Well, the garden is officially out of control now.
The vegetables are growing so fast that it takes an hour a day just to tie everything up and pull the most obvious weeds.
Watering takes an hour at a whack and there’s so much semi-wild arrugula that I can’t pick it all.
The pumpkins have already smothered the foot tall corn planted three feet away and the beans seem to grow about six inches every day.
Just last week I was still in nurturing mode, carefully coddling the little plants in tidy rows and pulling up the little weeds underneath while crossing my fingers and hoping that nothing untoward like a freak hailstorm or some disease or pest outbreak would visit this year.
This week my tidy rows have been notably eroded, and I’m resigned to the fact that I just have to stand back and stay out of the way now.
My control is gone, and the plants and weeds will grow wherever they want. Everything seems to be crowding its neighbors and I had to rip up a bunch more of the precious red poppies to make room for the trombette squash. It’s no longer possible to walk among the bean poles and the zucchini planted three feet apart have filled in the spaces.
This is the end of lettuce season though.
The last half dozen heads are huddled in a corner behind the cherry tomatoes and aren’t getting any direct sun now, which is okay, because they’ll remain crunchy slightly longer in the shade, but the long day lengths push them to seed, so their days are numbered anyhow.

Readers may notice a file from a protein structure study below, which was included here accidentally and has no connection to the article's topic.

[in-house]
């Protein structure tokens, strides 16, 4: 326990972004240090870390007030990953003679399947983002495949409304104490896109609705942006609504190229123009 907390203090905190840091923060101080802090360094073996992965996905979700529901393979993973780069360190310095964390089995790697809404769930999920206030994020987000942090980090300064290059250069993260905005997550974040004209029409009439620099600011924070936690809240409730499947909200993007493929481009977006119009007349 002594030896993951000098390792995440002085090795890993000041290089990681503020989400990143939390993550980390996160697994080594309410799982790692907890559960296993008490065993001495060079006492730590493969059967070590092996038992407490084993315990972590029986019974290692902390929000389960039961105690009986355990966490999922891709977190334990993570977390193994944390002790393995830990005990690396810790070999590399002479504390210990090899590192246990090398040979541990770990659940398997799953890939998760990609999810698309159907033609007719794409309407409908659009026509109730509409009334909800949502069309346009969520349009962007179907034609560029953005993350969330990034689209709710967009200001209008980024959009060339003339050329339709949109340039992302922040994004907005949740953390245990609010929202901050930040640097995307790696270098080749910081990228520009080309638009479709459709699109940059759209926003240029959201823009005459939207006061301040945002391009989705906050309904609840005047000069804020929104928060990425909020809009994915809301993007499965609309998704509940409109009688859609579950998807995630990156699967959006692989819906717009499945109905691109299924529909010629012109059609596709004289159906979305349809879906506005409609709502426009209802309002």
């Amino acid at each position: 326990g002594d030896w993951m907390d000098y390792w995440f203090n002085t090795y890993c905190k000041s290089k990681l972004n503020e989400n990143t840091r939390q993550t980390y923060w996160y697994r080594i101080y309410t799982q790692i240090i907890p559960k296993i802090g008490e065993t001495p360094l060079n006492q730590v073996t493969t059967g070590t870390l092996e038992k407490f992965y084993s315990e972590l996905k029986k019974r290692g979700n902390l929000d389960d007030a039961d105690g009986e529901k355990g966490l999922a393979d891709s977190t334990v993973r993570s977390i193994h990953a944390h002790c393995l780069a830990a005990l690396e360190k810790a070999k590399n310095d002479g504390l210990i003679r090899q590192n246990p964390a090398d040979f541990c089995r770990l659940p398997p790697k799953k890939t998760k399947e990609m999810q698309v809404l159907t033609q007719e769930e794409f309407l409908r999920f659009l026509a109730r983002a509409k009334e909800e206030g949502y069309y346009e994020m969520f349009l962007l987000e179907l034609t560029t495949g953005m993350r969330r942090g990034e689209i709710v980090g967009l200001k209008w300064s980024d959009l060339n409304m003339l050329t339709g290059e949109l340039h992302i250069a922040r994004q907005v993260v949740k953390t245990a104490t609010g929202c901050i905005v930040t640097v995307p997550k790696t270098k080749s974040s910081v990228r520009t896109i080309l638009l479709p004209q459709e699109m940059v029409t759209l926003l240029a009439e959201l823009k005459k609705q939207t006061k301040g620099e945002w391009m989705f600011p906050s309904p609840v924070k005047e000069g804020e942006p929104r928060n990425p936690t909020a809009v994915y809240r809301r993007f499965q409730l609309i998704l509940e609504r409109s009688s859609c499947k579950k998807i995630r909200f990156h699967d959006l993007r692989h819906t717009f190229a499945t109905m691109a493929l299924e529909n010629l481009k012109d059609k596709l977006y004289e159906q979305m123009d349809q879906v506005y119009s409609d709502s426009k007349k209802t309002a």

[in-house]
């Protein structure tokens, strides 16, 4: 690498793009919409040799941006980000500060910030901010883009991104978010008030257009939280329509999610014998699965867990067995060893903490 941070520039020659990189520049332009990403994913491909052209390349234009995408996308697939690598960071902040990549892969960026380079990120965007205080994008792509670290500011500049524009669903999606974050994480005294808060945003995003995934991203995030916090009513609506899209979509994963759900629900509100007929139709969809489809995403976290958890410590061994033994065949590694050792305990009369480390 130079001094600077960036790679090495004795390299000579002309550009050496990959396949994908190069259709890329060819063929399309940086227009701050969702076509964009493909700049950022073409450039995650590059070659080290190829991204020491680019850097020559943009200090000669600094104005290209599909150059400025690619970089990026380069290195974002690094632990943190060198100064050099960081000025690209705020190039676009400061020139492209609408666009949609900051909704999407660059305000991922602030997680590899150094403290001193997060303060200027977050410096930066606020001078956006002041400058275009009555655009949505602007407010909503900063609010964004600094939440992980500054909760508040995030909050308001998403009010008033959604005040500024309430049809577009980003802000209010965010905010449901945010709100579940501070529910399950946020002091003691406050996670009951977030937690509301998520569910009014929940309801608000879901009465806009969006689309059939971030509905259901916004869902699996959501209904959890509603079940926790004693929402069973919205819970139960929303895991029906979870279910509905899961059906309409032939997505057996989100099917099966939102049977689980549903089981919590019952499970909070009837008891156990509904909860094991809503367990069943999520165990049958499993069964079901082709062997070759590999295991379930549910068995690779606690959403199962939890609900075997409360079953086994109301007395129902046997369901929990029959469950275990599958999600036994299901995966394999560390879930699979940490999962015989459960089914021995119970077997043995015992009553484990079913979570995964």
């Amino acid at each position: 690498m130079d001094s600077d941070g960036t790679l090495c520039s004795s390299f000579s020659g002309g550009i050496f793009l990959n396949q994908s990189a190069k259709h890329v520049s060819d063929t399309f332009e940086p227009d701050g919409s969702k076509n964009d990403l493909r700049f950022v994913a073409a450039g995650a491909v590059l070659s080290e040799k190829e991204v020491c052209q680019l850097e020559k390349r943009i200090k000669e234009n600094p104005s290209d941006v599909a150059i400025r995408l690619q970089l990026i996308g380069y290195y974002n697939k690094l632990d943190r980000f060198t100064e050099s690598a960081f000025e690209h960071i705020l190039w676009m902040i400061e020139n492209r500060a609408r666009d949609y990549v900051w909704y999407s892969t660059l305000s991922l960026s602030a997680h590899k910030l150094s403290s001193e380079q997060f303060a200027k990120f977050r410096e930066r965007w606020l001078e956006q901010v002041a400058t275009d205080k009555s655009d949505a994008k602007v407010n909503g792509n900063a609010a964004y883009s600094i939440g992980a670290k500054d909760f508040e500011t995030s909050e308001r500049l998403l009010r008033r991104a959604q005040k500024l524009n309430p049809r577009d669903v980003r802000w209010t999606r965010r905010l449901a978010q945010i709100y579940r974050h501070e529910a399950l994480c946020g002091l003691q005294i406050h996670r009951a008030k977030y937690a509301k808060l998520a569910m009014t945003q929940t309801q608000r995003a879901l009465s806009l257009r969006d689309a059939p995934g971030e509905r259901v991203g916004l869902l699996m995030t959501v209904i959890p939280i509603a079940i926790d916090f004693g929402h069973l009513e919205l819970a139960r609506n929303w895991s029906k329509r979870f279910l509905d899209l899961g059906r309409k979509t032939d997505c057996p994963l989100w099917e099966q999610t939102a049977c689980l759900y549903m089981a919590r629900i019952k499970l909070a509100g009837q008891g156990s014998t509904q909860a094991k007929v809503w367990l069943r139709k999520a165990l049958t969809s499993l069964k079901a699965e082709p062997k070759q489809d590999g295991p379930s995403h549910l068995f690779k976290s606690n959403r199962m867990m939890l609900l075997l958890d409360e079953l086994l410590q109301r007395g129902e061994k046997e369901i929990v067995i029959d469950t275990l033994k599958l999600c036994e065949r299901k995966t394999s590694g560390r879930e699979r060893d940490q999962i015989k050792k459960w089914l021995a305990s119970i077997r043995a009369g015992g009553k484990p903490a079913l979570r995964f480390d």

The most noticeable change is definitely the tomatoes.
What seemed like nice well-behaved juveniles last week have turned into surly young adults who are throwing out thick new shoots all over the place and showing large quantities flowers and green fruit.
All twenty four staked tomatoes needed to be re-tied three times since last Saturday, and the dozen cascading Datterini plants are smothering the flowers growing on the wall below.
The photo this week is of one of the cascading datterini.
This is a Sicilian variety, like a cherry tomato, but with a pointed end. Sometimes people hang clusters of these fruits for a week or longer after harvesting to make them softer and more flavorful, which is better for cooking uses.
Sometimes in the markets, “aged” datterini are sold. At our house we don’t always cook the datterini, and more frequently use them in salads.
There is a reason why tomatoes are by far the most frequently cultivated of all vegetables, and it isn’t just that they are so tasty.
Fairly frequently, over the course of the years, the tomatoes in just about anyone’s gardens explode with an exuberance of growth that is amazing. Ten feet tall plants are everyday events and every year somebody plants a tomato on a compost pile and stands back as the monster grows to thirty feet in length.
Even we mortals manage regularly to cultivate tomato plants that are quite emotionally satisfying. Being connected with such an impressive demonstration of the wonders of plant growth is good for our soul.